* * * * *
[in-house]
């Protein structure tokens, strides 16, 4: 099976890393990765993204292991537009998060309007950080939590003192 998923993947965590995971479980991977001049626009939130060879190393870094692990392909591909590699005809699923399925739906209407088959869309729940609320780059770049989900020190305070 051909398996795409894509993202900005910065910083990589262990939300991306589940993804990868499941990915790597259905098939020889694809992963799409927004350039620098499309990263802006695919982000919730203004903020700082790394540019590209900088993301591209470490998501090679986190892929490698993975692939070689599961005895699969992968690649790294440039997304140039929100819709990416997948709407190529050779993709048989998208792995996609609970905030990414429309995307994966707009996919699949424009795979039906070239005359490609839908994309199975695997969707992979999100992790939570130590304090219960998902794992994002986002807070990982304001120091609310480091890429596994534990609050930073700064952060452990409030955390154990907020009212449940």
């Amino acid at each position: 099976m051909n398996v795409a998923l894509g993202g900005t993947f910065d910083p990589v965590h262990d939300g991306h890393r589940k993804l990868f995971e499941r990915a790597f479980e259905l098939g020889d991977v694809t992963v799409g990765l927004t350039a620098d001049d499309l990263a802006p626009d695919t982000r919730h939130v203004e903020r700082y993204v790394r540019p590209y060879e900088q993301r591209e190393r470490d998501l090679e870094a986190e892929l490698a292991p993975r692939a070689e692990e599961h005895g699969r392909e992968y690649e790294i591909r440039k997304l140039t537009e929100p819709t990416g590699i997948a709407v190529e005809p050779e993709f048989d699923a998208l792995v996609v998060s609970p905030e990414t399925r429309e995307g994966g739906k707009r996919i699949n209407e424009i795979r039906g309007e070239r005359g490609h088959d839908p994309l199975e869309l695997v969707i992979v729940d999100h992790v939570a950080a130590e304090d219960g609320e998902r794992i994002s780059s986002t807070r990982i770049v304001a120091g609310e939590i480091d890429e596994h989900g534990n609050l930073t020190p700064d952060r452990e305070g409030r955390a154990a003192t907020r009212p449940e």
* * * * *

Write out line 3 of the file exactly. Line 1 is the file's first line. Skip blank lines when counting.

């Amino acid at each position: 099976m051909n398996v795409a998923l894509g993202g900005t993947f910065d910083p990589v965590h262990d939300g991306h890393r589940k993804l990868f995971e499941r990915a790597f479980e259905l098939g020889d991977v694809t992963v799409g990765l927004t350039a620098d001049d499309l990263a802006p626009d695919t982000r919730h939130v203004e903020r700082y993204v790394r540019p590209y060879e900088q993301r591209e190393r470490d998501l090679e870094a986190e892929l490698a292991p993975r692939a070689e692990e599961h005895g699969r392909e992968y690649e790294i591909r440039k997304l140039t537009e929100p819709t990416g590699i997948a709407v190529e005809p050779e993709f048989d699923a998208l792995v996609v998060s609970p905030e990414t399925r429309e995307g994966g739906k707009r996919i699949n209407e424009i795979r039906g309007e070239r005359g490609h088959d839908p994309l199975e869309l695997v969707i992979v729940d999100h992790v939570a950080a130590e304090d219960g609320e998902r794992i994002s780059s986002t807070r990982i770049v304001a120091g609310e939590i480091d890429e596994h989900g534990n609050l930073t020190p700064d952060r452990e305070g409030r955390a154990a003192t907020r009212p449940e």